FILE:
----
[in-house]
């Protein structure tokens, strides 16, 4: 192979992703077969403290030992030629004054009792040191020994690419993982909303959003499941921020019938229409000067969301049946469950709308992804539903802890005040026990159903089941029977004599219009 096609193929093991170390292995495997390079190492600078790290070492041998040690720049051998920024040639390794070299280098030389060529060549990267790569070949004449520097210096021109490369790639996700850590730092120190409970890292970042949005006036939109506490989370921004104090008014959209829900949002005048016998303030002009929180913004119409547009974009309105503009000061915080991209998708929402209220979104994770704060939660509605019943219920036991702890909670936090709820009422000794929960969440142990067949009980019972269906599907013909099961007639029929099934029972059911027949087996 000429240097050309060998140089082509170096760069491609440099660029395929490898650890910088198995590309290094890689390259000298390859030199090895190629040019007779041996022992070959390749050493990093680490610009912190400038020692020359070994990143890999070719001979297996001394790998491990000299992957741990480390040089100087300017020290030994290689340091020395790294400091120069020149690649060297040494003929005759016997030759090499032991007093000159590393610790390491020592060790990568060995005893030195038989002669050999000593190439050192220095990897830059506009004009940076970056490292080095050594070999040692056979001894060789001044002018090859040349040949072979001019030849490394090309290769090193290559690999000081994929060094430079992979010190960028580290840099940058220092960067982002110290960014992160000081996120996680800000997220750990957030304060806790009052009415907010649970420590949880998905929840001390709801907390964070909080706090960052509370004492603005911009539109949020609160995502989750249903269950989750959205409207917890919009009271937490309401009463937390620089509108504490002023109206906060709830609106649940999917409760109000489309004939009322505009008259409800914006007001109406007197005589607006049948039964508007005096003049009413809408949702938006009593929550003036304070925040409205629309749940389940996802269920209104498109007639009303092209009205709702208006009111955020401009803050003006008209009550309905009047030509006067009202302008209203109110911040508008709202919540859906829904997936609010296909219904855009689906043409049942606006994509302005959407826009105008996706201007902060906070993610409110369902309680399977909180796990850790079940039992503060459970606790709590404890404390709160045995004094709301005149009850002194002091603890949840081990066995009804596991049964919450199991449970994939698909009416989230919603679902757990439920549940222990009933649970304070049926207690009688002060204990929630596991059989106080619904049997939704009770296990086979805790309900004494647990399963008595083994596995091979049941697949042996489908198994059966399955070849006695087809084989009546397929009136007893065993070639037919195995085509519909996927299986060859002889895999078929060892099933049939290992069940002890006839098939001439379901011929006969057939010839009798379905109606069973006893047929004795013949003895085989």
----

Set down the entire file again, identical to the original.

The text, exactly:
[in-house]
């Protein structure tokens, strides 16, 4: 192979992703077969403290030992030629004054009792040191020994690419993982909303959003499941921020019938229409000067969301049946469950709308992804539903802890005040026990159903089941029977004599219009 096609193929093991170390292995495997390079190492600078790290070492041998040690720049051998920024040639390794070299280098030389060529060549990267790569070949004449520097210096021109490369790639996700850590730092120190409970890292970042949005006036939109506490989370921004104090008014959209829900949002005048016998303030002009929180913004119409547009974009309105503009000061915080991209998708929402209220979104994770704060939660509605019943219920036991702890909670936090709820009422000794929960969440142990067949009980019972269906599907013909099961007639029929099934029972059911027949087996 000429240097050309060998140089082509170096760069491609440099660029395929490898650890910088198995590309290094890689390259000298390859030199090895190629040019007779041996022992070959390749050493990093680490610009912190400038020692020359070994990143890999070719001979297996001394790998491990000299992957741990480390040089100087300017020290030994290689340091020395790294400091120069020149690649060297040494003929005759016997030759090499032991007093000159590393610790390491020592060790990568060995005893030195038989002669050999000593190439050192220095990897830059506009004009940076970056490292080095050594070999040692056979001894060789001044002018090859040349040949072979001019030849490394090309290769090193290559690999000081994929060094430079992979010190960028580290840099940058220092960067982002110290960014992160000081996120996680800000997220750990957030304060806790009052009415907010649970420590949880998905929840001390709801907390964070909080706090960052509370004492603005911009539109949020609160995502989750249903269950989750959205409207917890919009009271937490309401009463937390620089509108504490002023109206906060709830609106649940999917409760109000489309004939009322505009008259409800914006007001109406007197005589607006049948039964508007005096003049009413809408949702938006009593929550003036304070925040409205629309749940389940996802269920209104498109007639009303092209009205709702208006009111955020401009803050003006008209009550309905009047030509006067009202302008209203109110911040508008709202919540859906829904997936609010296909219904855009689906043409049942606006994509302005959407826009105008996706201007902060906070993610409110369902309680399977909180796990850790079940039992503060459970606790709590404890404390709160045995004094709301005149009850002194002091603890949840081990066995009804596991049964919450199991449970994939698909009416989230919603679902757990439920549940222990009933649970304070049926207690009688002060204990929630596991059989106080619904049997939704009770296990086979805790309900004494647990399963008595083994596995091979049941697949042996489908198994059966399955070849006695087809084989009546397929009136007893065993070639037919195995085509519909996927299986060859002889895999078929060892099933049939290992069940002890006839098939001439379901011929006969057939010839009798379905109606069973006893047929004795013949003895085989």